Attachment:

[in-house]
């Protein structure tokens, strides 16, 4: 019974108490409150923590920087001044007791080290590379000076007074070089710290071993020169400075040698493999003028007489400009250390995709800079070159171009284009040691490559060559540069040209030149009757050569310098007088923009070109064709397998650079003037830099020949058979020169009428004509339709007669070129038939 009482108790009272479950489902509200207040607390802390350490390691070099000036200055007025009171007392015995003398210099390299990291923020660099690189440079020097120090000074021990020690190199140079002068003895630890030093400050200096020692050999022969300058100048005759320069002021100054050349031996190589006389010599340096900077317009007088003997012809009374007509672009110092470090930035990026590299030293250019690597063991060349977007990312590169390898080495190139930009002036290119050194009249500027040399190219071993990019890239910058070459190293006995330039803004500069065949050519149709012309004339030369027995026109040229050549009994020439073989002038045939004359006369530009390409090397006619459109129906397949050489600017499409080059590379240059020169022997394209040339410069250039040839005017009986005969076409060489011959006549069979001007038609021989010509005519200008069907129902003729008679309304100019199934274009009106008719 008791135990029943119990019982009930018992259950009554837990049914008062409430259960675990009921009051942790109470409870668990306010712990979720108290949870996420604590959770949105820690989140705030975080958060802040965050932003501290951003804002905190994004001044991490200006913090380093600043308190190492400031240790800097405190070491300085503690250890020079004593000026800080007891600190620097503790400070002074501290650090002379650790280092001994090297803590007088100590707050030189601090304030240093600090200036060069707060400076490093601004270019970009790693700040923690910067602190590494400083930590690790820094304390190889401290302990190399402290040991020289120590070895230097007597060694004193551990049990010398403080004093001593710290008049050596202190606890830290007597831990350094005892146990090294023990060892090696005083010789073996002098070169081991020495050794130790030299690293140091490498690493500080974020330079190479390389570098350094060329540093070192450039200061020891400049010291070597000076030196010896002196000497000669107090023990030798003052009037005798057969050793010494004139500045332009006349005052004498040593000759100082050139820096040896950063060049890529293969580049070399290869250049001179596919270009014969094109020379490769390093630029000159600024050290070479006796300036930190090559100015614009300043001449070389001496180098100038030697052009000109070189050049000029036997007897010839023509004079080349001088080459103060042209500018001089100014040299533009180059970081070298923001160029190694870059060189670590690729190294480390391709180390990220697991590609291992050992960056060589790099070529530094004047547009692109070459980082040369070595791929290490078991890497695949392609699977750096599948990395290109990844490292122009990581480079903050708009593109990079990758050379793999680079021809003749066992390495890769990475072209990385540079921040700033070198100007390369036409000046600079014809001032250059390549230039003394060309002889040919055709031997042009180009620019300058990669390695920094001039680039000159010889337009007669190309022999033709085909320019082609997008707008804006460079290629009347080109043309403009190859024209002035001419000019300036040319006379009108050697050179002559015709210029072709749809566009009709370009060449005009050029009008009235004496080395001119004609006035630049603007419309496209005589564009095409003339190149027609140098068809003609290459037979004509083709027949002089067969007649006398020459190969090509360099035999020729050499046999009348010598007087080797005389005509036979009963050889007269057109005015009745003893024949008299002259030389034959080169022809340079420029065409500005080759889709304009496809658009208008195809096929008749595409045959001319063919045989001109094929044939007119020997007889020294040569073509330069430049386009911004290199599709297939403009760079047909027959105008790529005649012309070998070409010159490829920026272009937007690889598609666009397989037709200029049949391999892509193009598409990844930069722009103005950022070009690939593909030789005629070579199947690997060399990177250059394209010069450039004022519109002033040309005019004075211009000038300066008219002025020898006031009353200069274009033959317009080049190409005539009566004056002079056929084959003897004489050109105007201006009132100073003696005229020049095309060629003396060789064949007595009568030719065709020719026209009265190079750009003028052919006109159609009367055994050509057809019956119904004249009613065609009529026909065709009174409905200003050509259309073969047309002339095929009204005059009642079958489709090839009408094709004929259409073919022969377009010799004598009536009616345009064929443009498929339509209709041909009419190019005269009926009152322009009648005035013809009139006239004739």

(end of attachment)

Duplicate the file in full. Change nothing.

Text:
[in-house]
């Protein structure tokens, strides 16, 4: 019974108490409150923590920087001044007791080290590379000076007074070089710290071993020169400075040698493999003028007489400009250390995709800079070159171009284009040691490559060559540069040209030149009757050569310098007088923009070109064709397998650079003037830099020949058979020169009428004509339709007669070129038939 009482108790009272479950489902509200207040607390802390350490390691070099000036200055007025009171007392015995003398210099390299990291923020660099690189440079020097120090000074021990020690190199140079002068003895630890030093400050200096020692050999022969300058100048005759320069002021100054050349031996190589006389010599340096900077317009007088003997012809009374007509672009110092470090930035990026590299030293250019690597063991060349977007990312590169390898080495190139930009002036290119050194009249500027040399190219071993990019890239910058070459190293006995330039803004500069065949050519149709012309004339030369027995026109040229050549009994020439073989002038045939004359006369530009390409090397006619459109129906397949050489600017499409080059590379240059020169022997394209040339410069250039040839005017009986005969076409060489011959006549069979001007038609021989010509005519200008069907129902003729008679309304100019199934274009009106008719 008791135990029943119990019982009930018992259950009554837990049914008062409430259960675990009921009051942790109470409870668990306010712990979720108290949870996420604590959770949105820690989140705030975080958060802040965050932003501290951003804002905190994004001044991490200006913090380093600043308190190492400031240790800097405190070491300085503690250890020079004593000026800080007891600190620097503790400070002074501290650090002379650790280092001994090297803590007088100590707050030189601090304030240093600090200036060069707060400076490093601004270019970009790693700040923690910067602190590494400083930590690790820094304390190889401290302990190399402290040991020289120590070895230097007597060694004193551990049990010398403080004093001593710290008049050596202190606890830290007597831990350094005892146990090294023990060892090696005083010789073996002098070169081991020495050794130790030299690293140091490498690493500080974020330079190479390389570098350094060329540093070192450039200061020891400049010291070597000076030196010896002196000497000669107090023990030798003052009037005798057969050793010494004139500045332009006349005052004498040593000759100082050139820096040896950063060049890529293969580049070399290869250049001179596919270009014969094109020379490769390093630029000159600024050290070479006796300036930190090559100015614009300043001449070389001496180098100038030697052009000109070189050049000029036997007897010839023509004079080349001088080459103060042209500018001089100014040299533009180059970081070298923001160029190694870059060189670590690729190294480390391709180390990220697991590609291992050992960056060589790099070529530094004047547009692109070459980082040369070595791929290490078991890497695949392609699977750096599948990395290109990844490292122009990581480079903050708009593109990079990758050379793999680079021809003749066992390495890769990475072209990385540079921040700033070198100007390369036409000046600079014809001032250059390549230039003394060309002889040919055709031997042009180009620019300058990669390695920094001039680039000159010889337009007669190309022999033709085909320019082609997008707008804006460079290629009347080109043309403009190859024209002035001419000019300036040319006379009108050697050179002559015709210029072709749809566009009709370009060449005009050029009008009235004496080395001119004609006035630049603007419309496209005589564009095409003339190149027609140098068809003609290459037979004509083709027949002089067969007649006398020459190969090509360099035999020729050499046999009348010598007087080797005389005509036979009963050889007269057109005015009745003893024949008299002259030389034959080169022809340079420029065409500005080759889709304009496809658009208008195809096929008749595409045959001319063919045989001109094929044939007119020997007889020294040569073509330069430049386009911004290199599709297939403009760079047909027959105008790529005649012309070998070409010159490829920026272009937007690889598609666009397989037709200029049949391999892509193009598409990844930069722009103005950022070009690939593909030789005629070579199947690997060399990177250059394209010069450039004022519109002033040309005019004075211009000038300066008219002025020898006031009353200069274009033959317009080049190409005539009566004056002079056929084959003897004489050109105007201006009132100073003696005229020049095309060629003396060789064949007595009568030719065709020719026209009265190079750009003028052919006109159609009367055994050509057809019956119904004249009613065609009529026909065709009174409905200003050509259309073969047309002339095929009204005059009642079958489709090839009408094709004929259409073919022969377009010799004598009536009616345009064929443009498929339509209709041909009419190019005269009926009152322009009648005035013809009139006239004739």